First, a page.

Glenn David Brasher
The University of North Carolina Press, 2014, 296 pp., $27.95
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There has been a recent interest into the summer and early fall of 1862 regarding the military and emancipation. Glenn David Brasher gives new insight into the involvement of African Americans and the Peninsula Campaign which aids Abraham Lincoln and his decision to issue the Emancipation Proclamation. While readers would assume that this work centers around the fighting of the Peninsula Campaign, most of the work analyzes the work which the African Americans provided for the cause and the great monuments to their work. Here in this work, Glenn David Brasher truly gives us something different and something to think about.
Glenn David Brasher is an instructor of history at the University of Alabama. He is a native of Birmingham, Alabama and has received his Ph.D. from the same university. For eight years he was a seasonal field guide at the Richmond National Battlefield and had his specialty in the Peninsula Campaign. He has also taught at the Virginia Commonwealth University and contributes regularly to the Civil War Monitor and the New York Times “Disunion.” In 2008, he was a finalist for the Southern Historical Associations C. Vann Woodward Award and is the 2013 recipient of the Wiley-Silver Award from the Center for Civil War Research at the University of Mississippi.
Upon the first look at this book, readers may feel as though it is an analysis on the Peninsula Campaign and while there are some things about the campaign in the work, the focus is quite different. The book is separated through the months ranging from April of 1861 all the way to July of 1862. Throughout the text, Brasher proves that there were efforts of the African American population which were overshadowed by the “Hero Making” of Union officers. The press often took notice more of the hero making than the works of the African Americans in the campaign. It is also in this work where there are quite a few pictures which show the relations between the Union soldier and the freed slave. In the realm of military intelligence, there were quite a few officers in the Union army which trusted the words of freed or escaped slaves over that of their own intelligence gatherers. It was at this point in the war when the Pinkerton agency began to falter with their intelligence and the words of the African Americans were more reliable than them. In my opinion, this was more important to the war effort than the constructing which they were doing to aid the army. While the participation of the African Americans were important, he also analyzes the morale of the Union soldiers during the Peninsula Campaign. In his chapter on July of 1862, he remarks the many times which not only the soldier morale was down, but the officer morale was low as well. This was an army which was supposed to bring Richmond to its knees and in the eyes of many of the officers was a decent plan. But as he states with resounding evidence, the morale was bad. Another interesting part in this study is the implementation of the abolitionists during the campaign and their reactions to the failures which had come about. Some, such as Henry Ward Beecher, were angry that emancipation had not yet come and blamed the campaigns failure on the nation’s refusal to liberate slaves.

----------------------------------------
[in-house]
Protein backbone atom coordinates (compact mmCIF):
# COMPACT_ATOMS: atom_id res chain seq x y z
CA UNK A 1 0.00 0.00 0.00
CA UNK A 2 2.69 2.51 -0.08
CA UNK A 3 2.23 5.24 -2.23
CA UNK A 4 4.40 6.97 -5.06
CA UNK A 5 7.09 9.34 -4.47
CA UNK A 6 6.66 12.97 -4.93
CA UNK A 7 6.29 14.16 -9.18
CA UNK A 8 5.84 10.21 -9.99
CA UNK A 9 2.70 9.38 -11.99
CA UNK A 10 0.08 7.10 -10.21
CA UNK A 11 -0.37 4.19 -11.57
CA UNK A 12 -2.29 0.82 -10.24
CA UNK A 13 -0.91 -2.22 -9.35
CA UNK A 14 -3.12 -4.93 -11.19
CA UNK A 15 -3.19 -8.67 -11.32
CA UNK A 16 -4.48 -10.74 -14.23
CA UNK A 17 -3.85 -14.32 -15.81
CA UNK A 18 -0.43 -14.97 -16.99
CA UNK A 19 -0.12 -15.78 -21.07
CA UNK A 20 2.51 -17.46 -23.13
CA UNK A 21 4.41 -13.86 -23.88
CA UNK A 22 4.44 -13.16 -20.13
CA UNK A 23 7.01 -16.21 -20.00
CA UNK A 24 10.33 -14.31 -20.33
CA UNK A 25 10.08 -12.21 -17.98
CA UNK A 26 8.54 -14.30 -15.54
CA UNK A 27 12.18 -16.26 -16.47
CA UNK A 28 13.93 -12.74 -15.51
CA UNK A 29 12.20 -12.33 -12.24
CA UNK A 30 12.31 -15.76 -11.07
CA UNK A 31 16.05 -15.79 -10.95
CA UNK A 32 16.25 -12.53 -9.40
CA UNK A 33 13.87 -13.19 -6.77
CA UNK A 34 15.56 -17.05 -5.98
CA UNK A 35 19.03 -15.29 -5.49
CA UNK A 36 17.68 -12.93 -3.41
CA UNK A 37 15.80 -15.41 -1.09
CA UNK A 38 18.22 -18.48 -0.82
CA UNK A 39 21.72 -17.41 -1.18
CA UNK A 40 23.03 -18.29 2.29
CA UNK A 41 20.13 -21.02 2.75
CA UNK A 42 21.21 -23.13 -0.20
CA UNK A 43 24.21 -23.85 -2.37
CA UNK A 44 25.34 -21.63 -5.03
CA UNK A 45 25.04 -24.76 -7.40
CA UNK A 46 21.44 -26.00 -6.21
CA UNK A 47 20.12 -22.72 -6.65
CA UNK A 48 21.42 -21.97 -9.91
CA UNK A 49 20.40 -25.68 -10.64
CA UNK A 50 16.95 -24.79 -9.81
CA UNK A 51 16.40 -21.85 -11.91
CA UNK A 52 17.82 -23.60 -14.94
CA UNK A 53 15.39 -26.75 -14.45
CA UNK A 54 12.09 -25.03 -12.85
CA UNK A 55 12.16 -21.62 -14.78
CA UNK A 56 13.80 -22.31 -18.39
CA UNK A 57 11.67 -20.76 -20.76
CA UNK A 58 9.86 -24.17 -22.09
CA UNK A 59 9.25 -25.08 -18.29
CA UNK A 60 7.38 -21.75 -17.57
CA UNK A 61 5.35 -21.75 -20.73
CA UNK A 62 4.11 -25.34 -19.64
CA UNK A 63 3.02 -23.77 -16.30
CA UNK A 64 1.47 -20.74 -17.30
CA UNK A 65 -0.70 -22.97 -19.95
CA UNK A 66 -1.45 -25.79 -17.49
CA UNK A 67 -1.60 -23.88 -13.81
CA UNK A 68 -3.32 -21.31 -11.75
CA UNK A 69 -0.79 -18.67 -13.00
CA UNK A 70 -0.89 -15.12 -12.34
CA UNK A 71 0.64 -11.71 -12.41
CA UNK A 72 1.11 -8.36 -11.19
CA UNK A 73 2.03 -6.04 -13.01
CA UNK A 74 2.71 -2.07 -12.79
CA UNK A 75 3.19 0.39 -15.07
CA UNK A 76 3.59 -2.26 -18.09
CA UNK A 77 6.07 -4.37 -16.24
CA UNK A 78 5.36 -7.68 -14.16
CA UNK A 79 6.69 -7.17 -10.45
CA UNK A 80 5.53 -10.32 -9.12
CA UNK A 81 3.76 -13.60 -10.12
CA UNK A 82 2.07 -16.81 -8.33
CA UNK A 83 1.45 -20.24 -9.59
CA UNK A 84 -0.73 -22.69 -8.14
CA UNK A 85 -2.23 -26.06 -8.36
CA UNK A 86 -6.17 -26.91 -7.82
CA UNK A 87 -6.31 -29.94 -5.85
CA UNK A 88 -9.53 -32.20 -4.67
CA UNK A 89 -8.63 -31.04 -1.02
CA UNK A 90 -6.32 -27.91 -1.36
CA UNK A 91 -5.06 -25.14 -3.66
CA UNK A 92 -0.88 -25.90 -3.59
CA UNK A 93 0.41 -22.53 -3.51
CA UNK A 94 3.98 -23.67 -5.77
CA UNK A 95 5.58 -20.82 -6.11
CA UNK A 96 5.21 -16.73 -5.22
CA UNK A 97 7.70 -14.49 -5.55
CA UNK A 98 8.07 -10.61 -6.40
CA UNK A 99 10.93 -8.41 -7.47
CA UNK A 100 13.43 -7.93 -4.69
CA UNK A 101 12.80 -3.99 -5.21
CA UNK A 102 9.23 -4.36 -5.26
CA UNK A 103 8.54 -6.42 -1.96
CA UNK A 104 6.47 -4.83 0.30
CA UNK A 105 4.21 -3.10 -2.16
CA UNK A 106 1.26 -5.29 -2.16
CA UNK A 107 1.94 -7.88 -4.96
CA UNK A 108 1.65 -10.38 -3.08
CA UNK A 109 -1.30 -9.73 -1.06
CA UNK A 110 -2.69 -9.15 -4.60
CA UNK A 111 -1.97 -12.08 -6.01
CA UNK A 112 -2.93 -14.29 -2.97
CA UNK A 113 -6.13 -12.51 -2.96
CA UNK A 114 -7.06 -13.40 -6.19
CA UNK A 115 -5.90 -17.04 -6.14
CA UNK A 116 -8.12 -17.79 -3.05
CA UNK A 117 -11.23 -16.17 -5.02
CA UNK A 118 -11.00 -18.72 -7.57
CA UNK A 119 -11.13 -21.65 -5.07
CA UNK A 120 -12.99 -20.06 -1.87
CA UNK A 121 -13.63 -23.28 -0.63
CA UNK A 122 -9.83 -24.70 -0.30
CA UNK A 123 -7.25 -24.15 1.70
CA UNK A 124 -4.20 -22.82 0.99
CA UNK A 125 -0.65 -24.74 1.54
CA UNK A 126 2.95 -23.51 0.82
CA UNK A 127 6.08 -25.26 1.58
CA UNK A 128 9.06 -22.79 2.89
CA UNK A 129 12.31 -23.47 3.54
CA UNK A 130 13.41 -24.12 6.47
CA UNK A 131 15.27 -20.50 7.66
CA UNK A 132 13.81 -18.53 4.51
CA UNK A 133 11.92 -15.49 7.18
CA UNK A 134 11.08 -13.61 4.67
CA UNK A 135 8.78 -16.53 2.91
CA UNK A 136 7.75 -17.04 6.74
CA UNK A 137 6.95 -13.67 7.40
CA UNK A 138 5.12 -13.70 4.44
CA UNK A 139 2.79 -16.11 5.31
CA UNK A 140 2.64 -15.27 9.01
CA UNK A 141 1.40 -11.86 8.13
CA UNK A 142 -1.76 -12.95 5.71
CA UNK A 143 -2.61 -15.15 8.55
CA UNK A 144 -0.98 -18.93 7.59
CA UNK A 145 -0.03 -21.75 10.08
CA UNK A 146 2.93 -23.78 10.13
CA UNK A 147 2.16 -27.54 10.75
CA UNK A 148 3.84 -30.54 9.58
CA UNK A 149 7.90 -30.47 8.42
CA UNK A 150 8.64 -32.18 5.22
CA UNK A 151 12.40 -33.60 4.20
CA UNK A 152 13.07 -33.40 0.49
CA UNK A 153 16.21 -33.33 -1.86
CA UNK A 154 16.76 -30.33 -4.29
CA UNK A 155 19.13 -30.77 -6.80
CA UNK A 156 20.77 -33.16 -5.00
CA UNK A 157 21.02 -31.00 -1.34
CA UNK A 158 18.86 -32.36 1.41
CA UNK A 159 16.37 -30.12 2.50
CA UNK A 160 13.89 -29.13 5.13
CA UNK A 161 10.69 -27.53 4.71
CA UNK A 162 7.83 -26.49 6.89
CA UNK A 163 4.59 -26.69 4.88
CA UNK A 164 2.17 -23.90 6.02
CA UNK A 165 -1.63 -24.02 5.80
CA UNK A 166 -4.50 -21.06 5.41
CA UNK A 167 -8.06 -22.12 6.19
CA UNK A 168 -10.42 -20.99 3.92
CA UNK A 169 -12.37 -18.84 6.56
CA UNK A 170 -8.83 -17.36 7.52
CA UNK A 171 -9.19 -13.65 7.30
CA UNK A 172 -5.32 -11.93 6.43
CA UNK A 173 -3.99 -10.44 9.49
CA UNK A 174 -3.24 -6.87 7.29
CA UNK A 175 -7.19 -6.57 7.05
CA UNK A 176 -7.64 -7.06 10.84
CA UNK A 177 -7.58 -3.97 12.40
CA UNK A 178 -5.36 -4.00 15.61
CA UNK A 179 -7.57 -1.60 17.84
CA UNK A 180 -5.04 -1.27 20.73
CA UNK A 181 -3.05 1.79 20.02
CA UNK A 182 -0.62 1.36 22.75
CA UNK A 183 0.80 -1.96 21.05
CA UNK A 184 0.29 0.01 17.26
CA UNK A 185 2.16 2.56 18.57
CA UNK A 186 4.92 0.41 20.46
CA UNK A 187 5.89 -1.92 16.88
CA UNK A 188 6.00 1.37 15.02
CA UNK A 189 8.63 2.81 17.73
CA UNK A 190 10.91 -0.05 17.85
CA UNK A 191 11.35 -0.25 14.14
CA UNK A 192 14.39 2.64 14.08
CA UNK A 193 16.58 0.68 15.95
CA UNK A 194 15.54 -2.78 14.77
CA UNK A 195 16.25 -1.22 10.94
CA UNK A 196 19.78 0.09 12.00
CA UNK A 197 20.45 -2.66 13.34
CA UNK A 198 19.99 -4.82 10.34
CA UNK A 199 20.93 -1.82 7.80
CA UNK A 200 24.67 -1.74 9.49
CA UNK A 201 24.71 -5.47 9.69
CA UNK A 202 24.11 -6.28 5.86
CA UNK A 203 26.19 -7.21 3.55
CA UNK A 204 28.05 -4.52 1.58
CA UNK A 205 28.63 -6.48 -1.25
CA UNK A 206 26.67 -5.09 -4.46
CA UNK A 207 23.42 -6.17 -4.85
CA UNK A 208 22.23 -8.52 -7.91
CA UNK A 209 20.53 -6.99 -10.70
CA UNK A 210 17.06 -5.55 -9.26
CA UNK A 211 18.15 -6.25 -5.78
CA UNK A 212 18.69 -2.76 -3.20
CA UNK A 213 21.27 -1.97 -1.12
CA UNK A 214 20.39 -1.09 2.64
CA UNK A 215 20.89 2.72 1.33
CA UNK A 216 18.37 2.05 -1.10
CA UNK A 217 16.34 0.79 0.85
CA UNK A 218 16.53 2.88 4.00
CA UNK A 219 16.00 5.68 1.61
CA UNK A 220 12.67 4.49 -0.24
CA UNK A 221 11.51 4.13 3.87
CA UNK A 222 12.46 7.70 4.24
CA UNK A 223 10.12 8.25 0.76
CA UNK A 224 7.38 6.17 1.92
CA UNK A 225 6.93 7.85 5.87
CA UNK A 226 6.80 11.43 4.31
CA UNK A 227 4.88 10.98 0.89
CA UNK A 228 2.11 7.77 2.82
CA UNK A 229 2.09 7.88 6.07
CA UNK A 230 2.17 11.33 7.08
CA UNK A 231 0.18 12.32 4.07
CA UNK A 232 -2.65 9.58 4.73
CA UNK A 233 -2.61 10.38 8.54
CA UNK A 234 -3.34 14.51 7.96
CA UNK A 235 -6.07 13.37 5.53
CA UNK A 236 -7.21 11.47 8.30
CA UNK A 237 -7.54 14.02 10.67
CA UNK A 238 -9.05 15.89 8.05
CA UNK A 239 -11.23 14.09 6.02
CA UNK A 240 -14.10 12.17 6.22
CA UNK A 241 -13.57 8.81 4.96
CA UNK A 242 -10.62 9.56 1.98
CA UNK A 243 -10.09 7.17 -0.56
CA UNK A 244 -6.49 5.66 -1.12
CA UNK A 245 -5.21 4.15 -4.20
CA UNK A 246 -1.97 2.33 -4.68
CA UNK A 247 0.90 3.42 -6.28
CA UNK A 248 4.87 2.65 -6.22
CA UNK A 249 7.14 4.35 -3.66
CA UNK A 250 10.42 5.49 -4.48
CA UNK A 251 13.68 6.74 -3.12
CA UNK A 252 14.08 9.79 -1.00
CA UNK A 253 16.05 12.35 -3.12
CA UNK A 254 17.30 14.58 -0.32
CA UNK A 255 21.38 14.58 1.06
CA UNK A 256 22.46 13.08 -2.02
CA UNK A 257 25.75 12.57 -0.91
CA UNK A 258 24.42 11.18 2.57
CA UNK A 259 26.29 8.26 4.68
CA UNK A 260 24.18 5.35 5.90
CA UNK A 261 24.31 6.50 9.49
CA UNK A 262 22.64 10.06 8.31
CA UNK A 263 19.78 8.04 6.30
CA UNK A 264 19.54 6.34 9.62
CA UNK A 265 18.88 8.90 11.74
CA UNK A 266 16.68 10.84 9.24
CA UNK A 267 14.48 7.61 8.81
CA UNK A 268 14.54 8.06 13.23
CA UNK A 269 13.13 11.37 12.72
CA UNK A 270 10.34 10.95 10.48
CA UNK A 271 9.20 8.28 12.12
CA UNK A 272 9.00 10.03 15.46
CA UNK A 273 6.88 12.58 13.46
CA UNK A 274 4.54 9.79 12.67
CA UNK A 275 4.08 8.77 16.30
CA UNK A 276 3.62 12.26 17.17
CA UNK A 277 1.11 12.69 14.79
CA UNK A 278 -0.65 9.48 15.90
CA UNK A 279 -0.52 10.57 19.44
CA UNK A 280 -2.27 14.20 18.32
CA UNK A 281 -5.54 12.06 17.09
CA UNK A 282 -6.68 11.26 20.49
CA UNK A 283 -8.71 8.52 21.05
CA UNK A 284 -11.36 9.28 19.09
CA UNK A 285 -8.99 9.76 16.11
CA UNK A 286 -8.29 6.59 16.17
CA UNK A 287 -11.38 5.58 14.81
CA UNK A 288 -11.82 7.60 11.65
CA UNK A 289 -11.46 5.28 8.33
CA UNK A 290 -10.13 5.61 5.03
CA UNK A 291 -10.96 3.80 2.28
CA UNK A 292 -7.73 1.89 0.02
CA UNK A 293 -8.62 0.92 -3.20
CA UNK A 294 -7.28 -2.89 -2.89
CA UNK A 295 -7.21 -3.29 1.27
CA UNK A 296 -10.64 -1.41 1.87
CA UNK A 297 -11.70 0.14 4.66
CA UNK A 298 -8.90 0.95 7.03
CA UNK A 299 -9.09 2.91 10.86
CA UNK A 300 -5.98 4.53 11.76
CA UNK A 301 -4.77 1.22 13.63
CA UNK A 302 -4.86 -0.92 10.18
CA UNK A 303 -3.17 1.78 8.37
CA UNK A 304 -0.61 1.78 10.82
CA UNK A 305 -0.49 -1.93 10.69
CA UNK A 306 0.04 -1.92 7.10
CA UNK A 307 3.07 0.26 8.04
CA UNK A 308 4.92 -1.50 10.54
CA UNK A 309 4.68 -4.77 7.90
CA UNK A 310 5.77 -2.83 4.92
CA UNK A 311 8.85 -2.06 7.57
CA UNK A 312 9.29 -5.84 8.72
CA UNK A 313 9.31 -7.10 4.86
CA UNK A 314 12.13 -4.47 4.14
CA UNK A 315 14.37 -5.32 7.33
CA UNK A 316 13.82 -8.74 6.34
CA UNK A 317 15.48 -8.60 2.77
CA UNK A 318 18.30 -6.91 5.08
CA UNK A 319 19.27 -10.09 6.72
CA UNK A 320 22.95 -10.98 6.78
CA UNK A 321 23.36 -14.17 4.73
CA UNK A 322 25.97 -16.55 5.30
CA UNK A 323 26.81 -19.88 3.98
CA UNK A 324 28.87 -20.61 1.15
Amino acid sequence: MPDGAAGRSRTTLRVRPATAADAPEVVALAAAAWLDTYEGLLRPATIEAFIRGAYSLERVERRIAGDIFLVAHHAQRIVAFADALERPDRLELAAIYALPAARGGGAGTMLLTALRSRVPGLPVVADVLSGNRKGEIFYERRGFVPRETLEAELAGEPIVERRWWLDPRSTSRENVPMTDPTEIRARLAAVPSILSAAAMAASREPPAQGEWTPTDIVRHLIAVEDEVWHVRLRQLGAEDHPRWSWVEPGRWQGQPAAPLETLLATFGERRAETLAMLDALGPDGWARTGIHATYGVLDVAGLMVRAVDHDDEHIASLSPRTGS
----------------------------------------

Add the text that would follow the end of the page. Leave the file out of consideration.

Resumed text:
This book is quite thought provoking in many areas in a good way. Due to the participation of African Americans during the Peninsula Campaign, there was a push for emancipation from abolition leaders, many of whom were in the political circle. In usual campaign analyses, there is just a military outlook, but here, we get all ends of the spectrum: military, social, political and abolition. I highly recommend this book to anyone with interest in the politics of the abolitionist movement during the Civil War and how they were morphed by the military actions of the eastern armies. Highly Recommended.